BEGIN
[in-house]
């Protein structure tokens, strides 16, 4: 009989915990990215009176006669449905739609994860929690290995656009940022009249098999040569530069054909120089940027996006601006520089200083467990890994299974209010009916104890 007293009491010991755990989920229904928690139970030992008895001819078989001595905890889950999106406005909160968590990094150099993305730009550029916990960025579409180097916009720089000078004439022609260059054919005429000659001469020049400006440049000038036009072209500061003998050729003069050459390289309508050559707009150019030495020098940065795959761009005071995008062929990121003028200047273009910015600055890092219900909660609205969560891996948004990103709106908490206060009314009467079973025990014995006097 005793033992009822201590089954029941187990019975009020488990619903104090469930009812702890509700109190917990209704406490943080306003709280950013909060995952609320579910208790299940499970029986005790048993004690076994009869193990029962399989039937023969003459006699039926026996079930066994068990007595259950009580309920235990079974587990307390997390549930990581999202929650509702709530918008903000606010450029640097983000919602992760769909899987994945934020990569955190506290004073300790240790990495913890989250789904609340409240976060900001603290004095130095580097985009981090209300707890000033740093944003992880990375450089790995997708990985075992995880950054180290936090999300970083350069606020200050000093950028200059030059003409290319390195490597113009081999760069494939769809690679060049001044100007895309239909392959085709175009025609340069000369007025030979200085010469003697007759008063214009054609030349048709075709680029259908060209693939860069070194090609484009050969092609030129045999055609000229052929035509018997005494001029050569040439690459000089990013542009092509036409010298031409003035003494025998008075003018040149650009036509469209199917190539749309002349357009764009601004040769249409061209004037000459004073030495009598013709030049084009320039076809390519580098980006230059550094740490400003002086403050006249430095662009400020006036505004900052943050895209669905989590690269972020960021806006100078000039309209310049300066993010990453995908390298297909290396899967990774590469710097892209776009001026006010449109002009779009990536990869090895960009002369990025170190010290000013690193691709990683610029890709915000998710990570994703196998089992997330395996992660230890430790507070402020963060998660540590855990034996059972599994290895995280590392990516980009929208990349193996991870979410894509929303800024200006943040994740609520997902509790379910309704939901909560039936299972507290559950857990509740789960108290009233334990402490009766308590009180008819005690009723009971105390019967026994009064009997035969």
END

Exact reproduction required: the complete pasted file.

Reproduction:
[in-house]
């Protein structure tokens, strides 16, 4: 009989915990990215009176006669449905739609994860929690290995656009940022009249098999040569530069054909120089940027996006601006520089200083467990890994299974209010009916104890 007293009491010991755990989920229904928690139970030992008895001819078989001595905890889950999106406005909160968590990094150099993305730009550029916990960025579409180097916009720089000078004439022609260059054919005429000659001469020049400006440049000038036009072209500061003998050729003069050459390289309508050559707009150019030495020098940065795959761009005071995008062929990121003028200047273009910015600055890092219900909660609205969560891996948004990103709106908490206060009314009467079973025990014995006097 005793033992009822201590089954029941187990019975009020488990619903104090469930009812702890509700109190917990209704406490943080306003709280950013909060995952609320579910208790299940499970029986005790048993004690076994009869193990029962399989039937023969003459006699039926026996079930066994068990007595259950009580309920235990079974587990307390997390549930990581999202929650509702709530918008903000606010450029640097983000919602992760769909899987994945934020990569955190506290004073300790240790990495913890989250789904609340409240976060900001603290004095130095580097985009981090209300707890000033740093944003992880990375450089790995997708990985075992995880950054180290936090999300970083350069606020200050000093950028200059030059003409290319390195490597113009081999760069494939769809690679060049001044100007895309239909392959085709175009025609340069000369007025030979200085010469003697007759008063214009054609030349048709075709680029259908060209693939860069070194090609484009050969092609030129045999055609000229052929035509018997005494001029050569040439690459000089990013542009092509036409010298031409003035003494025998008075003018040149650009036509469209199917190539749309002349357009764009601004040769249409061209004037000459004073030495009598013709030049084009320039076809390519580098980006230059550094740490400003002086403050006249430095662009400020006036505004900052943050895209669905989590690269972020960021806006100078000039309209310049300066993010990453995908390298297909290396899967990774590469710097892209776009001026006010449109002009779009990536990869090895960009002369990025170190010290000013690193691709990683610029890709915000998710990570994703196998089992997330395996992660230890430790507070402020963060998660540590855990034996059972599994290895995280590392990516980009929208990349193996991870979410894509929303800024200006943040994740609520997902509790379910309704939901909560039936299972507290559950857990509740789960108290009233334990402490009766308590009180008819005690009723009971105390019967026994009064009997035969």